Congin's Italian Drive Thru on Urbanspoon

Friday, March 26, 2010

The Sandwich of Art-Making™

There have been advances in the realm of Sandwich Science™ of which you could not even dream. I know. I dreamt it.

But that's not what this post is about. Every day, in every rounded corner of the globe, people are practicing the art of sandwich-making. However, few dare to practice the sandwich of art-making. Someone in Lakewood is doing just that. I would recommend clicking through to this link, as it is a CraigsList link and is thus subject to removal at any point by the creator, by CraigsList before its time is due, or by CraigsList when its time is not due. They are fickle.

Keep eating (sandwiches, not dog food).


(Thanks to Frank Patton for sending me the link.)

Tuesday, March 9, 2010


777 Starkweather Ave
Cleveland, OH 44113
(216) 622-7773

by Beau Cadiyo

Bite: Is an ok, absurdly overpriced sandwich worth a friendship?

I recently had the following Facebook exchange:

Frank W. wrote:
Have you been the Lucky's?
My cousin KYW is the Chef.
Try a ruben. Guy Fieri loved it.
They were on DDD so they are a bit crowded.
I'd love to fly out there to try one but maybe in the fall.
He's a great chef!

Beau Cadiyo wrote:
Lucky's in Tremont?

Frank W. wrote:
I'd try to review again. the review was not so nice.
They were on DDD just for their Ruben.

Beau Cadiyo wrote:
Yeah - I think I've been there seven times, and none of them have been stellar. The problem (?) is that we have so many great restaurants here.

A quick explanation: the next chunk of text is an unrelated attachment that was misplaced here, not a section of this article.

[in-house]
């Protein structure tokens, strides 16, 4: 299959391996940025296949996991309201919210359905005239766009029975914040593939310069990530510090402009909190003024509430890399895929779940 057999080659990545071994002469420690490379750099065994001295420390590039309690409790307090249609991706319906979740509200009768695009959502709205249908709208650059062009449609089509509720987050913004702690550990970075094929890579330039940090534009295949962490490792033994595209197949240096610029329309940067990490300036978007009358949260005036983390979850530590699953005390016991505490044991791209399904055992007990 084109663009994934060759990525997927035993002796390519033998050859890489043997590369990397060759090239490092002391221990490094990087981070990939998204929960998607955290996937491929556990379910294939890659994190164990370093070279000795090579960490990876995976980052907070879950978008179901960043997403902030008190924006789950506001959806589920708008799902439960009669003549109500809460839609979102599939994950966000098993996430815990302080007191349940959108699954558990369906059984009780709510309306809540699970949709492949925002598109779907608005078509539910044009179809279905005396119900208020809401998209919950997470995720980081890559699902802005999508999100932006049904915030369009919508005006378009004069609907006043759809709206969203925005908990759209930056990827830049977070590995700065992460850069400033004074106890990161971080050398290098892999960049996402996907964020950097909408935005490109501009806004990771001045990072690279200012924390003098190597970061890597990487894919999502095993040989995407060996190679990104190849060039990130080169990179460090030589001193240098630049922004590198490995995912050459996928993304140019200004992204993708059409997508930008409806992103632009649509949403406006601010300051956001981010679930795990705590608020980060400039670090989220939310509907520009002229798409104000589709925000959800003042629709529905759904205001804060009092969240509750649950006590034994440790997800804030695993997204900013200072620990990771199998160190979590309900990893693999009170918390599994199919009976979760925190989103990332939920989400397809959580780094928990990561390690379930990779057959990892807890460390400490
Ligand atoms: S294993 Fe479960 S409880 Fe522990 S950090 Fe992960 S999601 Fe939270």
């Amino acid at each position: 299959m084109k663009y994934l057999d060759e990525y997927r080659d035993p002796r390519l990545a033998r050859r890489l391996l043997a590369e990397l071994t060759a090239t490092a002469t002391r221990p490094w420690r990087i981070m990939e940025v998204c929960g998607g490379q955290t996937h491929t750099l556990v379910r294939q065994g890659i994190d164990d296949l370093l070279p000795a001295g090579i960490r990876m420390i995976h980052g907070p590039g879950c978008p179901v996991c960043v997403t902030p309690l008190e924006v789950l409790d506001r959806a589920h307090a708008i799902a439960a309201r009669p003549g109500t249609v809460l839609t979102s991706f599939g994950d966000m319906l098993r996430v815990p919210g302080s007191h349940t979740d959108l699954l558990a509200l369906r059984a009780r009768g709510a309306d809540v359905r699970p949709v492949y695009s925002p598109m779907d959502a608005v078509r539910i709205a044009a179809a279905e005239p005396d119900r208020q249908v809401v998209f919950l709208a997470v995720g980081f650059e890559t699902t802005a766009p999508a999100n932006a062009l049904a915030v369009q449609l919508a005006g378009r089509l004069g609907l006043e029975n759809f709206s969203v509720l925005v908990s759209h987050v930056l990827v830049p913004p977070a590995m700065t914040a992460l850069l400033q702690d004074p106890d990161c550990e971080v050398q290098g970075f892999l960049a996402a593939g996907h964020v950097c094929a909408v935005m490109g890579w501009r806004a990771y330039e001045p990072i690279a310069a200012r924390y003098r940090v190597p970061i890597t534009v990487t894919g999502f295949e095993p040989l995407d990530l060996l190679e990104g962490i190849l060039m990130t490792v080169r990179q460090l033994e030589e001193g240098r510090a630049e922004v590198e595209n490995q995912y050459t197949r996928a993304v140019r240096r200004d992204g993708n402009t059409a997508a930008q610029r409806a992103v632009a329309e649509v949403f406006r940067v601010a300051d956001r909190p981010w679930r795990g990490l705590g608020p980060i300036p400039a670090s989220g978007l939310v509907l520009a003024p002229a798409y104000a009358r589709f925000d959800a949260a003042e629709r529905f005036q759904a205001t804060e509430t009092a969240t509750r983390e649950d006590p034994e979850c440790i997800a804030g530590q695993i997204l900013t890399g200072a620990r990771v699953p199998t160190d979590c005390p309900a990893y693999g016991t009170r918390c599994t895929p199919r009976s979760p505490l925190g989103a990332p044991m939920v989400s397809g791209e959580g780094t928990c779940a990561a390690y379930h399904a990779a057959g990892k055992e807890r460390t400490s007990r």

Lucky's gets a lot of attention - when is your cousin working there next?
Oh, and isn't that woman Heather the chef?
AND neither my girlfriend or my best friend will go there - it puts a dent in any attempts! I'll see if someone else wants to re-review it...

Frank W. wrote:
I would try again...they sounded really over whelmed.
Heather is the owner, my cousin is the head chef. Please give it another chance.
let me know when you go so I can tell my cousin KW.

Beau Cadiyo wrote:
Ooh, negative - we try not to do those reviews, and if we did, we'd have to tell everyone that we were possibly biased or treated preferentially because of it!

Frank W. wrote:
Not preferentially treated - just meeting the Chef. That's it. No comps...
You really aren't into second chances are you?
Have you ever thought that blogs like yours could negatively influences businesses? Like how yelp does.


The exchange probably would have continued constructively, except that she then blocked me on both Facebook and Twitter. It’s sad, really. I didn’t feel like my original review was that bad, really, and I’m not sure why she took it so personally. Perhaps she expects that reviews should be Pollyanna-happy, glossing over the bad and focusing solely on the good. I prefer to be honest rather than just praise everything to the sky and not tell potential customers that everything is great when it isn’t. There are distinct benefits to businesses to this approach: this sort of honest criticism can help them improve, and can even help them stay in business if they correct their flaws.

I was going to write the whole thing off, but the next morning I saw a hilarious tweet: "Food Network, why are you in Cleveland so much? You are ruining all our restaurants!" Something about the sentiment of the tweet made me decide to review Lucky's again, and get the Reuben she suggested I get, and to see if Guy Fieri's visit actually may have "ruined" Lucky's.